The internet giant's lucrative advertising business is showing some concerns. Plus, there are regulatory issues and currency fluctuations to contend with.Sohini Mitter
Google has had a tough first quarter in 2019.
Its parent company Alphabet reported revenues of $36.3 billion for Q1, missing analyst estimates by over a $1 billion. Not only that, its revenue growth - 17 percent year-on-year - has been the slowest since 2015. Last year, Alphabet had grown its revenues by 26 percent this quarter.
Even though revenues climbed, quarterly profits dipped a significant 29 percent to $6.7 billion. The sluggish growth is a direct result of declining ad sales as Google faces competition from other quarters, namely Facebook and Amazon.
Quarterly growth was further impacted by the hefty anti-trust fine of $1.7 billion, which Alphabet had to pay the European Commission.
Shares tanked 7.3 percent following the earnings announcement, eroding more than $60 billion off Alphabet’s market cap.
Google's Chief Financial Officer Ruth Porat, however, played the performance down, saying "robust growth" in the quarter was led by mobile search, YouTube ad revenues, and the cloud computing business.
"We remain focused on, and excited by, the significant growth opportunities across our businesses," she said.
She singled out Google's cloud business, stating that the company would continue to invest heavily in data centres and the tech workforce. Ruth said,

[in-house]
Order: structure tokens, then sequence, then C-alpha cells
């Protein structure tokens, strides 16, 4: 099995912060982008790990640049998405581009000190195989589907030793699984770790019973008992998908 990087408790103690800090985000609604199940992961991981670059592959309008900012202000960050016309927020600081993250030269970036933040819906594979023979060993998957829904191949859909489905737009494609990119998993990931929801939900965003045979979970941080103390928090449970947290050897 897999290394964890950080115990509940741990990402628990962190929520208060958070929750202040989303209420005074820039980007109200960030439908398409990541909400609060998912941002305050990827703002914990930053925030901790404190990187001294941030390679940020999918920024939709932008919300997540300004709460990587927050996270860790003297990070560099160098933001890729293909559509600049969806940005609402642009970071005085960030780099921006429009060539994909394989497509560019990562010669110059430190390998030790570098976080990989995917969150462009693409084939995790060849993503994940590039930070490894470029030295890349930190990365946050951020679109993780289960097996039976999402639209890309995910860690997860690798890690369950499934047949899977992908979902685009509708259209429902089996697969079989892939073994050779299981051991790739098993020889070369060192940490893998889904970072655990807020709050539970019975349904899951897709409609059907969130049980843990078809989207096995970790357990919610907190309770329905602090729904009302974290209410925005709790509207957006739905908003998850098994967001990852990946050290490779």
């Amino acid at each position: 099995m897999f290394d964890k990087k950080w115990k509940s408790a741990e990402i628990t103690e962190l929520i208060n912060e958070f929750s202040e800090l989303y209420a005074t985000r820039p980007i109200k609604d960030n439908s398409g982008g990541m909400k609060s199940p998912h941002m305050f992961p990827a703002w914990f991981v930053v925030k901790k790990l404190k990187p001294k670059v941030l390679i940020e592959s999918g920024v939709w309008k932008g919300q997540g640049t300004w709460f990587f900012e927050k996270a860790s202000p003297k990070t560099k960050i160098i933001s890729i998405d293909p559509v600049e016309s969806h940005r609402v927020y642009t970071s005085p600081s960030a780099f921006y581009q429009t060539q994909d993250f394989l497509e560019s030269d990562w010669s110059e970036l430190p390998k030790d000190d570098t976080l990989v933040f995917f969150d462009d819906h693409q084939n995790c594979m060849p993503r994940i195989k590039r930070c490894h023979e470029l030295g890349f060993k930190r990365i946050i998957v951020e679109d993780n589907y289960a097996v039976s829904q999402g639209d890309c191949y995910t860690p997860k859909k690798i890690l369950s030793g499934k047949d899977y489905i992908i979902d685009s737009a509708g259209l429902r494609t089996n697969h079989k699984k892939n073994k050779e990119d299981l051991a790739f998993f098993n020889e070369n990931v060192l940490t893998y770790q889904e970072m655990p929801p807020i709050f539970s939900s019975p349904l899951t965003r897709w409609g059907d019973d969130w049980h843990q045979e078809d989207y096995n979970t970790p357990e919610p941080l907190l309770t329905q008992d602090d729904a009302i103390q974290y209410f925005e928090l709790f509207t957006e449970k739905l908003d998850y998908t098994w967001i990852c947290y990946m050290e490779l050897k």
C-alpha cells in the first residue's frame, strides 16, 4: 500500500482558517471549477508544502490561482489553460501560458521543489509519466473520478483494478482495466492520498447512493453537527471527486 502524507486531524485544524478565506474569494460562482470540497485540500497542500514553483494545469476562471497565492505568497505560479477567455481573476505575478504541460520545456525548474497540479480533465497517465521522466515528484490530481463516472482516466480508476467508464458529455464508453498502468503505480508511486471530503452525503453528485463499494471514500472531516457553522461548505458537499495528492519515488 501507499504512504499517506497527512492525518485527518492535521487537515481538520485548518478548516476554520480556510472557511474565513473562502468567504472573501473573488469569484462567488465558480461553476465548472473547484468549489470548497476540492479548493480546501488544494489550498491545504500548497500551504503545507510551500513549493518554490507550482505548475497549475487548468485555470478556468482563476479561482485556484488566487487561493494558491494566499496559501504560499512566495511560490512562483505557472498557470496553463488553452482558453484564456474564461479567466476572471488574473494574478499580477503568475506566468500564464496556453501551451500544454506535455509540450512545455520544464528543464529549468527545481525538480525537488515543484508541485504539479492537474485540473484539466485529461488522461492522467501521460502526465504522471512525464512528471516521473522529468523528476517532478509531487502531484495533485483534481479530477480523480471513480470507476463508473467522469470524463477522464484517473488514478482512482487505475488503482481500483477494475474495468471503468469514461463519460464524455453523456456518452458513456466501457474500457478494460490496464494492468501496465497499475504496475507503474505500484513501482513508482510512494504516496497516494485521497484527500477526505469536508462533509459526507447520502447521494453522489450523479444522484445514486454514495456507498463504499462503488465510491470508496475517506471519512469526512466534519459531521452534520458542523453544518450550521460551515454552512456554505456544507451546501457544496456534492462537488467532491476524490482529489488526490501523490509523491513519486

"Google Cloud Platform remains one of the fastest growing businesses in Alphabet with strong customer momentum reflected in particular in demand for our compute and data analytics products.
Investments in digital content offerings through YouTube would also go up.
As for its hardware business, which includes Pixel smartphones and Google Home smart speakers, the company is battling slow sales owing to increased competition, especially in the handset market.
Porat said in the analyst call,
"Hardware results reflect lower year-on-year sales of Pixel, reflecting in part heavy promotional activity industrywide given some of the recent pressures in the premium smartphone market."
Google CEO Sundar Pichai, however, is bullish about Google Home, which he called a "market leader”.
“We really see this as incredibly important to drive the future of computing forward, and to make sure our services are presented to users, in the way that we intended them to be," he said.
Interestingly, Google's 'Other Bets' unit, which includes self-driving car business Waymo, incurred losses of $858 million, widening over 50 percent from $571 million a year ago. The division reported revenues of only $170 million.
The company cautioned investors of a further slowdown in growth during the second quarter on account of currency fluctuations.